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Mount Huntington

Select Route:
Brother Laurence T 
no name T 
Once is Enough T 
Perennial T,S 
Southern Migration T 
unnamed T 

Mount Huntington  


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Administrators: Jay Knower, M Sprague, lee hansche, Robert Hall, Kristine Hoffman (sitewide)
Submitted By: Bill Keiler on Oct 13, 2008
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Here is a photo of the whole cliff as seen driving...

Description 

South Facing, Secluded with Reasonable to Great rock Quality.

Getting There 

Drive East on route 112 from Lincoln. Park at a wide pull off near a Forest Service sign that says ‘No camping or fires except at campgrounds’. This is located just downhill from where the road comes closest to the rock. Walk through the small clearing and look for an opening by a large rock. Go through the 'enchanted forest' until you see double ribbons on a couple of trees. Follow ribbons right on a faint trail to the base of the wall. Allow about 30 minutes from the road.

Climbing Season



Weather station 6.5 miles from here

6 Total Routes

['4 Stars',0],['3 Stars',2],['2 Stars',3],['1 Star',1],['Bomb',0]
['<=5.6',1],['5.7',1],['5.8',1],['5.9',2],['5.10',1],['5.11',0],['5.12',0],['5.13',0],['>=5.14',0],['',0],['<=V1',0],['V2-3',0],['V4-5',0],['V6-7',0],['V8-9',0],['V10-11',0],['V12-13',0],['>=V14',0]

The Classics

Mountain Project's determination of some of the classic, most popular, highest rated routes for Mount Huntington:
Southern Migration   5.9 5c 17 VI 17 HVS 5a PG13     Trad, 5 pitches, 600'   
Browse More Classics in Mount Huntington

Featured Route For Mount Huntington
Bradley White leading the second pitch of Southern...

Southern Migration 5.9 5c 17 VI 17 HVS 5a PG13  NH : Kancamagus Crags : Mount Huntington
Pitch 1: Scramble up the low angle slab til beneath a steeper bulge. A couple bolts and a small cam lead over bulge (crux, 5.9). Continue past a couple more bolts to a stance and two bolt anchor. 5.9 170' Variation - Clip the first two bolts of the regular first pitch, then go left to a flake. Continue up on easy slab to a two bolt anchor left of bushes. Going this way avoids the crux bulge. 5.6 170'Pitch 2: Easy slab climbing leads up past a couple bolts. Below bushes, head up and right past a ...[more]   Browse More Classics in NH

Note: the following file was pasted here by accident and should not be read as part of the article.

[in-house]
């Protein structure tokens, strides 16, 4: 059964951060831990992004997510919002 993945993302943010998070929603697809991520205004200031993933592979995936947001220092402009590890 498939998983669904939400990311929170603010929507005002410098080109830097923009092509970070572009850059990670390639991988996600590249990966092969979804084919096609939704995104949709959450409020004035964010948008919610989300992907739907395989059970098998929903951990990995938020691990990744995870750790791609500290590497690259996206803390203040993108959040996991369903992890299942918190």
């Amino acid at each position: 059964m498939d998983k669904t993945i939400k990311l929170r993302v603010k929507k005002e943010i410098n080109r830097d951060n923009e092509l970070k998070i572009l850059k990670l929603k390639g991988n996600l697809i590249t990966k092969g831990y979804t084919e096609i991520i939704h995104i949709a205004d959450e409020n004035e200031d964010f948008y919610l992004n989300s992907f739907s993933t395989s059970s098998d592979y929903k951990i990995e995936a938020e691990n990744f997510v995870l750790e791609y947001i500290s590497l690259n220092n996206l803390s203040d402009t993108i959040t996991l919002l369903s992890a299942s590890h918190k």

Photos of Mount Huntington Slideshow Add Photo
Piton from Mt Huntington
Piton from Mt Huntington

Comments on Mount Huntington Add Comment
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By burlap submariner
Sep 6, 2009
I climbed up here about 2 years ago or so and there was another good route that went at 10d and an undfinshed route farther to the left side (west) that was solid 5.10 and looked like it mellowed afterwards. Any clues folks......
By Brian
From: North Kingstown, RI
Aug 28, 2011
Who determines classics? I can't believe that a couple of X and R rated obscure routes that no one does are classics and Southern Migration (arguably the best route on the cliff) is not.

There is some new route development going on to the left of Once is Enough at the bottom of the cliff. There was a line of bolts with some webbing hanging when I was there last year.
By Ryan Barber
From: Rumney, NH
Oct 10, 2011
Brian, Mountain Project general consensus is what determines the quality of the route. After climbing a route, anyone is entitled to vote, and the overall average is what is shown. As far as adventure climbing goes, this cliff is prime. It has a nice approach which through the super effort of the trail makers is now a very enjoyable jaunt through the woods instead of a wicked bushwhack through short dense pines. The pitches are short, but not straight forward and sometimes require a bit of meandering about making for some interesting route-finding. As far as ambience goes, climbing here at peak foliage gives a beautiful perspective of the central mountain region of NH. It may not have any classics as far as modern standard may entitle, but the cliff's uniqueness grants it a special place in NH climbing history even if it is one of the more newly developed features. I give Southern Migration 3 stars. Were someone to look at the mountain and aim for the money route, this is probably the one.
By Brian
From: North Kingstown, RI
Aug 22, 2012
Ryan,

I agree that Mt Huntington is a great place to climb. I've climbed most of the routes there. Some a few times. Southern Migration, Perennial and even Once is Enough are fun and worth doing. My point is that the MP database assigned "named" and "no name" as "classics." According to MP no one seems to climb these routes and according to the description "no name" has "no pro for the first two pitches" and the "unamed" descent is "ridiculously dangerous." They don't sound like they deserve classic status to me. I think it is a problem with how MP handles routes that have only one person who comments on them which is the person who input the route. Of course the FA may think his route is great but if no one else comments it can get as many stars as he wants despite its actual quality. A consensus of one is not a consensus.